Strawberry Moon: What to Know About June’s Supermoon

TThe man who commanded the first moon orbital mission was, in truth, not impressed with what he saw. Frank Borman was the Commander of Apollo 8. He circled the moon 10x on Christmas Day 1968 and Christmas Eve 1968. We spoke candidly in 2015 when we met. We met in his private airplane hangar in Billings, Montana, and I asked Borman, now 94, if, living out in big sky country, he doesn’t sometimes gaze up at the full moon at night and think, “I was there. I called that home.”

“Nah,” Borman responded with a wave. “I’ve tried that once or twice because people always tell me I should feel like that, but it just doesn’t work.”

This week, Borman might regard the moon with the same nonchalance, but the rest of us will be seeing it with different, more enchanted eyes—at least from moonrise on Sunday, June 19, to moonset on Wednesday, June 22. That’s when the sky will be decorated by the much-anticipated Strawberry Supermoon.

When a small planetesimal about the same size as Mars collided, a large amount of space debris was released into space, creating the moon. A belt formed, and then the cloud became a cloud. After that, the moon drifted to an orbit of 382,000 km, or roughly 238,000 miles. The moon orbits around Earth. There, the peaceful moon orbits the earth once every 27 days. It regulates the tides and helps us to maintain our seasons.

But the moon’s orbit isn’t perfect. The moon’s orbit is irregular and irregular, and it can travel as far away as 406,000 km (2522,000 mi) from Earth. It can also be close to 357,000 km (2222,000 mi). Perigee is when the moon looks 30% bigger than usual and 17% more brighter. And when that perigee happens to coincide with a full moon, as it will next week, that’s when you get the dazzling phenomenon known as a supermoon.

A full moon occurs every month. However, supermoons occur only three to four times per year from May through August. This Strawberry Moon isn’t named after the color of its moon. The popular Blood Moons happen during a lunar eclipse—when the Earth moves between the moon and the sun—and the moon does appear reddish. This occurs because the Earth’s atmosphere scatters blue wavelengths of sunlight streaming through it, allowing only red to pass through, which turns the moon a faint scarlet. A Strawberry Moon in contrast will appear the same as it does when normal. However, its size will vary and so will its luminosity.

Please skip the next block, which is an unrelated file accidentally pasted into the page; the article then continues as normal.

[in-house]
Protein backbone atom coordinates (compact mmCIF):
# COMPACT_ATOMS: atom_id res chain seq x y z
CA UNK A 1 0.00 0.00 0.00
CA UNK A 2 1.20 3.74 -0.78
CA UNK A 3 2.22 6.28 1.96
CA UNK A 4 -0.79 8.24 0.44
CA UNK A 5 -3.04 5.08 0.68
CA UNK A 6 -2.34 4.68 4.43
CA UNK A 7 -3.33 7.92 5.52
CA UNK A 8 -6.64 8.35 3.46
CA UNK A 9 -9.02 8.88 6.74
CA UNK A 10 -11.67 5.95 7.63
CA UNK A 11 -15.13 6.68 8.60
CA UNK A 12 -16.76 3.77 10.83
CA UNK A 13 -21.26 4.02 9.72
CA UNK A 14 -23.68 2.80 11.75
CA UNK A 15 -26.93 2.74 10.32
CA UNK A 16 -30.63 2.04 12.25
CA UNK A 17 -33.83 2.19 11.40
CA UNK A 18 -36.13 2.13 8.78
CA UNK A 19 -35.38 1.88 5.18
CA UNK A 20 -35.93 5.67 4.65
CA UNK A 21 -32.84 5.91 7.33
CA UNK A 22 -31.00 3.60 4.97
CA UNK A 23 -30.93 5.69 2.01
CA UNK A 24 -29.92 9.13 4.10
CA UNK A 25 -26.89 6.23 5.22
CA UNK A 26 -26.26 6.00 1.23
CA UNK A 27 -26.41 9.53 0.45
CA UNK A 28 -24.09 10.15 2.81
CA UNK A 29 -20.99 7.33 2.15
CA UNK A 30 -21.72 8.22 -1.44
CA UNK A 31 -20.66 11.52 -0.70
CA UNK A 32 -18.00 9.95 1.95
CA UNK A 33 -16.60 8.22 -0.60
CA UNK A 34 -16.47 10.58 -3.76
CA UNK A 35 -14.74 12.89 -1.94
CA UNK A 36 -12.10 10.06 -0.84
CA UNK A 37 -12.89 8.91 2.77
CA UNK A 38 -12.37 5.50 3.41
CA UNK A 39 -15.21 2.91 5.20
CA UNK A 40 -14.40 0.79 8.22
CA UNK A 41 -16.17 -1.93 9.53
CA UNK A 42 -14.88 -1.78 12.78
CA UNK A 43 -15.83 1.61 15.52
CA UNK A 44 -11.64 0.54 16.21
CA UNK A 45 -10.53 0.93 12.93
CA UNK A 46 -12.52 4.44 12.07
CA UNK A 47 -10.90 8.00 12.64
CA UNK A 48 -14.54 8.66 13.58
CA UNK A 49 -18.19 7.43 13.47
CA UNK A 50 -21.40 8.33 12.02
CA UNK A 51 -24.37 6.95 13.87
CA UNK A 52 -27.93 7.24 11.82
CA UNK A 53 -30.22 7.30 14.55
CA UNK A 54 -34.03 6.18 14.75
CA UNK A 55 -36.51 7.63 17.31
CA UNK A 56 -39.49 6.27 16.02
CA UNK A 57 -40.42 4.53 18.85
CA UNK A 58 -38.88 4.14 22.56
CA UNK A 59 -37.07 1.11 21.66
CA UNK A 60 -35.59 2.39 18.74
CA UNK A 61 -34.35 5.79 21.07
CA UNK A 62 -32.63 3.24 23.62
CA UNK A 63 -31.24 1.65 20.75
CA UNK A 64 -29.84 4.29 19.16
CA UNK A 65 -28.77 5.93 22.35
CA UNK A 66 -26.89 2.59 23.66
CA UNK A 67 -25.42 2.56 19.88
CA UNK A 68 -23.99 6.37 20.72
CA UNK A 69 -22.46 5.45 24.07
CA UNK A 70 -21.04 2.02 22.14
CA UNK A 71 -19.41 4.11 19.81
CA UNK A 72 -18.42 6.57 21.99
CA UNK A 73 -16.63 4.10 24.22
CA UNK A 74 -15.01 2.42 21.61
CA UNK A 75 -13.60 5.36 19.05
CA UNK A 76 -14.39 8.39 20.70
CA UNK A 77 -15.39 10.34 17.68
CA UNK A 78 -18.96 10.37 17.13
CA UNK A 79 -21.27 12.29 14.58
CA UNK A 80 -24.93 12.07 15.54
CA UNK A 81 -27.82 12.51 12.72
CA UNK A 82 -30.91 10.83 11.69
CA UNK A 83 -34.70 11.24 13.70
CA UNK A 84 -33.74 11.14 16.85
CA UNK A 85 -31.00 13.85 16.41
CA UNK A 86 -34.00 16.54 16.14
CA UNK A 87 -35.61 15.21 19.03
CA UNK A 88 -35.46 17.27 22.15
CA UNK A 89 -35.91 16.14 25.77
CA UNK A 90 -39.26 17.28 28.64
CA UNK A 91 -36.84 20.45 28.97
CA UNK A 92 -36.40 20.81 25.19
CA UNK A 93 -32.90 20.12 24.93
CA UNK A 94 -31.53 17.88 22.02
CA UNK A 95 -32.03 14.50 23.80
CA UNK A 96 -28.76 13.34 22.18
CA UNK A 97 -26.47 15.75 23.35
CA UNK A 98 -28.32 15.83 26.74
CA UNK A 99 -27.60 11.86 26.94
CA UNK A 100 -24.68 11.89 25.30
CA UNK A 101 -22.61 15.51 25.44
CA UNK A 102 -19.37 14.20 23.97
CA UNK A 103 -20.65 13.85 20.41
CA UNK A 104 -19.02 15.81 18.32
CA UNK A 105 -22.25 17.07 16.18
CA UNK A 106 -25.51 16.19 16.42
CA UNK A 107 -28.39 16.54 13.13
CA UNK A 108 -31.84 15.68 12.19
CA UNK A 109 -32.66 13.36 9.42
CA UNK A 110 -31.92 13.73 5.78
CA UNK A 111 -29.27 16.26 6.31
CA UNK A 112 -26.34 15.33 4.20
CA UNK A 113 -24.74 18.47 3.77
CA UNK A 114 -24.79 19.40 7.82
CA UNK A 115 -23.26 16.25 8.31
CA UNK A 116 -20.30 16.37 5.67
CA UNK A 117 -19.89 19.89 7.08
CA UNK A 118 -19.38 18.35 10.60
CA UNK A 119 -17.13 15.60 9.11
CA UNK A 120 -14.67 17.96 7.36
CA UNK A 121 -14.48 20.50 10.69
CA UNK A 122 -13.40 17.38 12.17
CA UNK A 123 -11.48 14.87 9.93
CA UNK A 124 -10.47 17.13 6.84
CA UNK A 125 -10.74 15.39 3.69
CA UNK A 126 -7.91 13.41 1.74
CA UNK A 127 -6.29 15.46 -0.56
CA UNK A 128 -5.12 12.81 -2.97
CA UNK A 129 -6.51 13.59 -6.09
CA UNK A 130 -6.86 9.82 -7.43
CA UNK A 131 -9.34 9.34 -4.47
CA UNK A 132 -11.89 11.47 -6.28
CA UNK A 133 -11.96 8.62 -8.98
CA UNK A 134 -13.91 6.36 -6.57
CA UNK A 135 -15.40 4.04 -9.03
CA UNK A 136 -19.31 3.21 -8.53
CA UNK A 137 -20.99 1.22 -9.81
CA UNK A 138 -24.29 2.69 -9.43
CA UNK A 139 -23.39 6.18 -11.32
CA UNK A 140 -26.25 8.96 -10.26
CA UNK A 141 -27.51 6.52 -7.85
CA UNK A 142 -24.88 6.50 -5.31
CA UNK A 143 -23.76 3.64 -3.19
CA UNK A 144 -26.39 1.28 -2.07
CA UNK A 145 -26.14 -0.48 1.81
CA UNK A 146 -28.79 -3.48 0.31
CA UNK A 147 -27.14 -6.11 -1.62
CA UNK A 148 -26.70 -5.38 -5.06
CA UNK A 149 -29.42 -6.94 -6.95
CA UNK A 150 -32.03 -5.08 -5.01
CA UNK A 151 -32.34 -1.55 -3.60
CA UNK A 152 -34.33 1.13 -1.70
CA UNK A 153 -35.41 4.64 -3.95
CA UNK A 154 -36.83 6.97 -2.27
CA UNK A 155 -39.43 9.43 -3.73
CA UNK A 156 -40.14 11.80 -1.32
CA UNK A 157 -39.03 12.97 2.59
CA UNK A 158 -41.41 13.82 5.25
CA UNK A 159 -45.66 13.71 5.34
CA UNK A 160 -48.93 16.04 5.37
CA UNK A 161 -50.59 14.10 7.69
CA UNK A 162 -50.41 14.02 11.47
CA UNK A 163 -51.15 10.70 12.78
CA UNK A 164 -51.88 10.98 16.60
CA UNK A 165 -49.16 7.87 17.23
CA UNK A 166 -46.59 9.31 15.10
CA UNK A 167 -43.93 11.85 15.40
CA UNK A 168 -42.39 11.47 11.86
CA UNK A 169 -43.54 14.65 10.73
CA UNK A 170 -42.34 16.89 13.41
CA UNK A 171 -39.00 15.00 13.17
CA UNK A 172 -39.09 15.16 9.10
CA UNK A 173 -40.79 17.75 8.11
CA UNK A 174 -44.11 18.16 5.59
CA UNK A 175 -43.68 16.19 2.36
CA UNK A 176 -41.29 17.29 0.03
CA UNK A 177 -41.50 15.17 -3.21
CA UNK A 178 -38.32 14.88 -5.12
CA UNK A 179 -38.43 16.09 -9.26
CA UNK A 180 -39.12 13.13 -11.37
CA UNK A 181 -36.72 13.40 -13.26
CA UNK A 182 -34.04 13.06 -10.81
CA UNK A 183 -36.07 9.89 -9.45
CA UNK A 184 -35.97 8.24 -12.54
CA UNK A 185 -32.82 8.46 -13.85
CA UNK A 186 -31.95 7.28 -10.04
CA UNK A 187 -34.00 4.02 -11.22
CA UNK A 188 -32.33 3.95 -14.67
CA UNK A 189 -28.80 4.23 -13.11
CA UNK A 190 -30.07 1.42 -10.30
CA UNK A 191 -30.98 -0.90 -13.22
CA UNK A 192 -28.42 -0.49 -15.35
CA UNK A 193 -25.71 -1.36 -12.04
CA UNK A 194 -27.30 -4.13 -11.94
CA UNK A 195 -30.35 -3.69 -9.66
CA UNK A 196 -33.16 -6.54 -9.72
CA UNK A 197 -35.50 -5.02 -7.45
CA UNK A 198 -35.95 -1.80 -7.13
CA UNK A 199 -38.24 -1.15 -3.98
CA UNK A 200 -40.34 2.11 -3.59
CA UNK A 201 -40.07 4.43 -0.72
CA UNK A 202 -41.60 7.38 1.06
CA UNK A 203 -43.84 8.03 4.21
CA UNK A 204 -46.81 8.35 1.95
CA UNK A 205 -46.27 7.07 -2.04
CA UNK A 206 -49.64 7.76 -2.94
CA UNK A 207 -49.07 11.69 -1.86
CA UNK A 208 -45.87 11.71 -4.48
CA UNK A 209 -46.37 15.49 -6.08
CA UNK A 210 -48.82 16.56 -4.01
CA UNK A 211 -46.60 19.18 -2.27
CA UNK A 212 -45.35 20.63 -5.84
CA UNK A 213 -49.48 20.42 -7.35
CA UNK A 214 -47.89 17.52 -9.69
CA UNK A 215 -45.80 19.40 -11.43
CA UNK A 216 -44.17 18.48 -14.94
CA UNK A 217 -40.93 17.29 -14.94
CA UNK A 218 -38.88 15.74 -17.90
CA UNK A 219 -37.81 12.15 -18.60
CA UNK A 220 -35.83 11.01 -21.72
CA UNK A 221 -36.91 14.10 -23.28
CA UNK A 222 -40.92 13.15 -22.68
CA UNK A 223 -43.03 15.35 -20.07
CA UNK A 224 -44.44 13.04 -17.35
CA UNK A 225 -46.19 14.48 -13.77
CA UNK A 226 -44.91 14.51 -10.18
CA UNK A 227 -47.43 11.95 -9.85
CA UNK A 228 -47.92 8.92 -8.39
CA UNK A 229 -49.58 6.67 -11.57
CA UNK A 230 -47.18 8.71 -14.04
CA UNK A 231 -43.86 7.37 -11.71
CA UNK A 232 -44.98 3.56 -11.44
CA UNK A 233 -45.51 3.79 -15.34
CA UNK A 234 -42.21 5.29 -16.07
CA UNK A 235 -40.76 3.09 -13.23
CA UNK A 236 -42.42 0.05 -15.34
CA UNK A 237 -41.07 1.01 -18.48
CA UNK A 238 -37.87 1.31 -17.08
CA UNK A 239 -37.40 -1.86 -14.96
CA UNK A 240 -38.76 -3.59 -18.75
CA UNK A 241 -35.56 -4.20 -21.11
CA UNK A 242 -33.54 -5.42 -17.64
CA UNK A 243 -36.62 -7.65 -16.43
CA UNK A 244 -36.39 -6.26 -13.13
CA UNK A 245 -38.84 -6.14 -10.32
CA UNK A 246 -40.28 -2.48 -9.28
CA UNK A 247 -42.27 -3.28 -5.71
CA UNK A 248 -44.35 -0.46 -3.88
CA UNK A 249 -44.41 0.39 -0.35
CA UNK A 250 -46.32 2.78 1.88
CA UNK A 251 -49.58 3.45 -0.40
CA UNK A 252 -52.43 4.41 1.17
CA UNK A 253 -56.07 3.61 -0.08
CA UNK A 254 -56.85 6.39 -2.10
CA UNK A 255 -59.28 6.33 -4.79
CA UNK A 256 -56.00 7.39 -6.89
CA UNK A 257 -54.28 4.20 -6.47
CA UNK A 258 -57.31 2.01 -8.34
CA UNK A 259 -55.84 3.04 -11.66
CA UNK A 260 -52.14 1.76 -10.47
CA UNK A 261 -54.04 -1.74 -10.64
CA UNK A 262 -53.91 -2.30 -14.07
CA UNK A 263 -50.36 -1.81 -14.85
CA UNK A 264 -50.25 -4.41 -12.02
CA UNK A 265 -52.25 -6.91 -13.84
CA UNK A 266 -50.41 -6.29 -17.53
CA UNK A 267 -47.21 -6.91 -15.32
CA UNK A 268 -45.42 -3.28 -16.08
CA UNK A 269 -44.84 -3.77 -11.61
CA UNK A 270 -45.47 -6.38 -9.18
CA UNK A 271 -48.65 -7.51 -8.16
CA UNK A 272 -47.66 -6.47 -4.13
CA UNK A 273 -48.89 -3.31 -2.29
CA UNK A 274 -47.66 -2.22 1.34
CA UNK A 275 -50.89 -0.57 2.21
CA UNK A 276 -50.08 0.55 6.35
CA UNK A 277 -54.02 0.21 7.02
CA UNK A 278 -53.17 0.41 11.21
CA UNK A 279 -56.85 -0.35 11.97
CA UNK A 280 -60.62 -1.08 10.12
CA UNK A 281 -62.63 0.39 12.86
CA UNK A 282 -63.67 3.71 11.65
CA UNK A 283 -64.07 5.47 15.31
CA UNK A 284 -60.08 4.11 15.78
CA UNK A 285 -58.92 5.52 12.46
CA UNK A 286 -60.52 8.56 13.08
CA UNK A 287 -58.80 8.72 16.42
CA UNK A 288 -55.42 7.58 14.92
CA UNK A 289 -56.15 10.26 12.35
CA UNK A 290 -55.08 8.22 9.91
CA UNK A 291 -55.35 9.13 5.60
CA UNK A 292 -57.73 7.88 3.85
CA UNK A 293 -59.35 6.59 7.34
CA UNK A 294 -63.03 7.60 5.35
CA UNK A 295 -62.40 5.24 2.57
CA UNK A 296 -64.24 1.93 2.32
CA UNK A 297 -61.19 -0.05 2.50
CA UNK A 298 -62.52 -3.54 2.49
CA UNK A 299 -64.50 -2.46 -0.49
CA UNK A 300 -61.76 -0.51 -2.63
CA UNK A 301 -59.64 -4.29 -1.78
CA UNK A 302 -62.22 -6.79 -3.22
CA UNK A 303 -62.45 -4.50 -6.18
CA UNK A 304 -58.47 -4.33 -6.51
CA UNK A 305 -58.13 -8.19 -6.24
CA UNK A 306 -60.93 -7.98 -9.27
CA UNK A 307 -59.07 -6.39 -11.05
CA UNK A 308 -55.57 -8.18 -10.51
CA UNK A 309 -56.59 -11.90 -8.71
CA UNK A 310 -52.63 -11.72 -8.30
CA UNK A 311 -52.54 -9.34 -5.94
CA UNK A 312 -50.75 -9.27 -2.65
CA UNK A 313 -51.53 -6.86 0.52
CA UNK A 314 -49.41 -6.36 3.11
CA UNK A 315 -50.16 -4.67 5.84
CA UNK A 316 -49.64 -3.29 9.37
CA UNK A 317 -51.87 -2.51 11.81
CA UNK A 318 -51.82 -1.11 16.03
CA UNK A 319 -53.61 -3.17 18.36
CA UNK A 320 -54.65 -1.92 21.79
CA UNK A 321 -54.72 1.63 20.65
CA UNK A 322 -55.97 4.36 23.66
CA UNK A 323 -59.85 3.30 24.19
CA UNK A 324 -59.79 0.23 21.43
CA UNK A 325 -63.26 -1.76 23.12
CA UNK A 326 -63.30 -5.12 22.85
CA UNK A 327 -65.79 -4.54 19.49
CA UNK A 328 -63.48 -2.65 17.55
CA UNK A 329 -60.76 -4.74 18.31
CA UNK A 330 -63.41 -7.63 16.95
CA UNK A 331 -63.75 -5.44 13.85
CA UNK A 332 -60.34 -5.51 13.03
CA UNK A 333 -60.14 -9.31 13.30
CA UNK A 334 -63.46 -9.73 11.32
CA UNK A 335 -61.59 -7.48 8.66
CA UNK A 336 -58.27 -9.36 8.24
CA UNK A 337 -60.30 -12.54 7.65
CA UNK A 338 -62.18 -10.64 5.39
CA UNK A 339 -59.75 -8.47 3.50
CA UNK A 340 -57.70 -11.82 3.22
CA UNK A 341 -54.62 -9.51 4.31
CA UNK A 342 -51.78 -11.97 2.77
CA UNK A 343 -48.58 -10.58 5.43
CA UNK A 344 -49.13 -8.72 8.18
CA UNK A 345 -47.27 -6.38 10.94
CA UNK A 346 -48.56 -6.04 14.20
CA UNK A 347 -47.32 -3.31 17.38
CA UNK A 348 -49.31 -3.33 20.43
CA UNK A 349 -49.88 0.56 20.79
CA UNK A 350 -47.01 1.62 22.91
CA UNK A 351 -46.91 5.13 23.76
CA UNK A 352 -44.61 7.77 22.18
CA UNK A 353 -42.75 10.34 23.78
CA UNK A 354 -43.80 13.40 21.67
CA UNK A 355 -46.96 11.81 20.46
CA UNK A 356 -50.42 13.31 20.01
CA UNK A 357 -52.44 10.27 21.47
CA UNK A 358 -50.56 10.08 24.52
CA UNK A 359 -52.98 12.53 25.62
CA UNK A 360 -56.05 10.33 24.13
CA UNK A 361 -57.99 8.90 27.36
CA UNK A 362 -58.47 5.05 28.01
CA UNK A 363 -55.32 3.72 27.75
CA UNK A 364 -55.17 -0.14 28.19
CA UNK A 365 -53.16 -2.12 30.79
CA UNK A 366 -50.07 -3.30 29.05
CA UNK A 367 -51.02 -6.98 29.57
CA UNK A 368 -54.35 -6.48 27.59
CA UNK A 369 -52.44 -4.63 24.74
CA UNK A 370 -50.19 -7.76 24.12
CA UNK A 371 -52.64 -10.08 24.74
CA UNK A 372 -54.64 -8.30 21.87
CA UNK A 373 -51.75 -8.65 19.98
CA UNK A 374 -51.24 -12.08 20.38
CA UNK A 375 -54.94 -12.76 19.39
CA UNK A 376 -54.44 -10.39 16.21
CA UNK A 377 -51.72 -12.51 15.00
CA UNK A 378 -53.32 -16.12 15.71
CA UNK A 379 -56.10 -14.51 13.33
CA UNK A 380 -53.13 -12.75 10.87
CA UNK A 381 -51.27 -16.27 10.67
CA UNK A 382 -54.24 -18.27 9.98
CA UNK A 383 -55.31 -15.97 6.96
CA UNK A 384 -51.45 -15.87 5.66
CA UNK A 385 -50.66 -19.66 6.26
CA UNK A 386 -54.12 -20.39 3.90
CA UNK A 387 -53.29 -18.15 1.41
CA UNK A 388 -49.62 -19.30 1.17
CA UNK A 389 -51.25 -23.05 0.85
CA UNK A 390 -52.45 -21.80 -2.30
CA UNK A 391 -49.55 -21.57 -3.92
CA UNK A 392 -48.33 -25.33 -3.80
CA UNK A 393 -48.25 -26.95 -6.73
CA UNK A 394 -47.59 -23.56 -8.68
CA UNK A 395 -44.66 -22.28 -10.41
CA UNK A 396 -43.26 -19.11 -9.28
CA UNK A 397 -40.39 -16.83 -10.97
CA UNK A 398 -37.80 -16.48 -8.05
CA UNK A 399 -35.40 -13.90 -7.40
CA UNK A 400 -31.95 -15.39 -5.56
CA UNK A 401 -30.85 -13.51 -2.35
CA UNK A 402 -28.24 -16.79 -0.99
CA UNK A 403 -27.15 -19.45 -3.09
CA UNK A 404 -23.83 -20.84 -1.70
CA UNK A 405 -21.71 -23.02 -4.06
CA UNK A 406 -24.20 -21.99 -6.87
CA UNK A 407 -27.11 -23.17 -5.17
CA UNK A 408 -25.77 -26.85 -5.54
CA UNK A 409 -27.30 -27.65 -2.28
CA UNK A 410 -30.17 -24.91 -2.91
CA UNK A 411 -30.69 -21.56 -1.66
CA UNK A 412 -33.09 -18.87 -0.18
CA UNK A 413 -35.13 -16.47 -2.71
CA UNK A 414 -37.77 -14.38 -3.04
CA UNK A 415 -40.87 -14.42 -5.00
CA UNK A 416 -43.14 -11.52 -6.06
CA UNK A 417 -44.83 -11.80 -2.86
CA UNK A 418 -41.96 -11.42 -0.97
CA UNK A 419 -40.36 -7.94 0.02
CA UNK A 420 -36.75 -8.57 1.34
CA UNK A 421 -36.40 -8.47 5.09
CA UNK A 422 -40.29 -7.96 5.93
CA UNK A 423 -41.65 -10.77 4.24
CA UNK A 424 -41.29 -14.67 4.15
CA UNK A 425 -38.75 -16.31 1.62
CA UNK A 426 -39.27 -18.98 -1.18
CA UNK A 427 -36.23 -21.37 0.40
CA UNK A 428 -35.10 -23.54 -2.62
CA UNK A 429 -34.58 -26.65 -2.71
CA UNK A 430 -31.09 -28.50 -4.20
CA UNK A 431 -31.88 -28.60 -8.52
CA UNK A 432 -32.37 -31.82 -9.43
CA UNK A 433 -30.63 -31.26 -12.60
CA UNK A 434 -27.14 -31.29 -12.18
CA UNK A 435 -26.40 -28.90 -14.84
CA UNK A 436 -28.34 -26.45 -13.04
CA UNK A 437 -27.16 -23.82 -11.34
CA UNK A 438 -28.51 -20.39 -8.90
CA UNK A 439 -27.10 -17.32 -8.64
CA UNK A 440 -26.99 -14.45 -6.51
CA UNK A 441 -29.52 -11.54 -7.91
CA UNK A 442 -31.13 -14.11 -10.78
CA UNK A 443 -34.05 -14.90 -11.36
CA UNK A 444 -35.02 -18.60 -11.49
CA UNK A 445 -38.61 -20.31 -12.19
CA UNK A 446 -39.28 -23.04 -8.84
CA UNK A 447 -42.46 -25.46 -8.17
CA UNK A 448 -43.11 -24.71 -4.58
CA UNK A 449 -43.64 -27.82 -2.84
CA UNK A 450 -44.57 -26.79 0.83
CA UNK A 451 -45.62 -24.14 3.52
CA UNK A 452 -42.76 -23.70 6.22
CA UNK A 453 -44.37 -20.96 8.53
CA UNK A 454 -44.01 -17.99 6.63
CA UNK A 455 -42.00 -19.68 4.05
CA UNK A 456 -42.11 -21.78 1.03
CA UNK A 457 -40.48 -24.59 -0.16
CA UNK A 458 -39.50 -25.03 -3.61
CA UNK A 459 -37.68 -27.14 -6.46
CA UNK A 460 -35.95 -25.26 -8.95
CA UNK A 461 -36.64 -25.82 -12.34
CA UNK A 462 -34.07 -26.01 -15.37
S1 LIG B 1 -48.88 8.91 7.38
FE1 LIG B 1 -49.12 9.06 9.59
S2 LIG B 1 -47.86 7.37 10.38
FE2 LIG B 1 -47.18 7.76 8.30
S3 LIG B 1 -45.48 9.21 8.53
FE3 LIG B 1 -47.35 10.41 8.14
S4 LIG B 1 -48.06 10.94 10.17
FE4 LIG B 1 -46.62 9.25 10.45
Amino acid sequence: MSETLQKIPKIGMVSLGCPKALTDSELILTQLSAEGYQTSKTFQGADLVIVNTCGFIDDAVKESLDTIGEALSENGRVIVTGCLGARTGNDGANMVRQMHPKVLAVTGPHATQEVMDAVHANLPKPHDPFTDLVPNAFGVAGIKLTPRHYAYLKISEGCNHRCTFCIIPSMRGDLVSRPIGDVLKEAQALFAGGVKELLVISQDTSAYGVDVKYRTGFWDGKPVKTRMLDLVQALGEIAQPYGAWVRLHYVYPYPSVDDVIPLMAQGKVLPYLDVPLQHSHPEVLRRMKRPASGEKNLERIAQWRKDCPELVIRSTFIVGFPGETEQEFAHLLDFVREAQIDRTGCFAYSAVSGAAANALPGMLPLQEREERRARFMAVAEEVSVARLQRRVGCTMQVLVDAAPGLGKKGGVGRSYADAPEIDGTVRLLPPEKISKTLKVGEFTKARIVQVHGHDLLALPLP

The moniker “Strawberry Moon” is instead a linguistic gift from the Algonquin Native American tribe, who named the supermoon that occurs in June after the brief strawberry harvesting season that happens at the same time of year. Whatever it’s called, the upcoming supermoon will be at its closest, fullest, and brightest at 7:52 AM ET on Tuesday, June 21. Given the season and the tilt of the Earth, the Strawberry Moon will never climb terribly high in the sky, rising a maximum of 23 degrees above the horizon on Wednesday morning—or about a quarter of the way above ground level. You can see the best views in open areas or clearer land, so avoid tall buildings and trees.

There’s no telling if Borman will be watching next week, but not every astronaut who orbited or touched the moon returned to Earth as unmoved as he did. Dave Scott, commander of Apollo 15, told me about the neighborhood’s welcome-home barbecue he received upon his return from the moon in 1971. It was a memory he has of sitting in his yard with a beer and gazing at the moon, not knowing that he’d been there just one week before. Although his Houston lawn is now beneath him, seven days prior it was the soil beneath his boots. This contaminated his uniform and the air that he inhaled when he returned to his spacecraft.

Scott crossed the quarter million-mile distance between here in America and his home in Canada. The rest of us never will—but as a species we long to. That’s why the little shard of moon on display in the National Air and Space Museum in Washington, D.C., that people are permitted to touch, has been rubbed smooth in the decades it’s been in place. That’s why we gaze up at a full moon with such fascination—so close to us on a cosmic scale but so far away in all other respects. And that’s why we’ll be enchanted all the more this weekend when the moon nudges a tantalizing bit closer, hovering in the sky just 357,657 km (222,238 mi) away. It’s a huge distance to travel, but to us, however briefly, it will seem like an arm’s reach.

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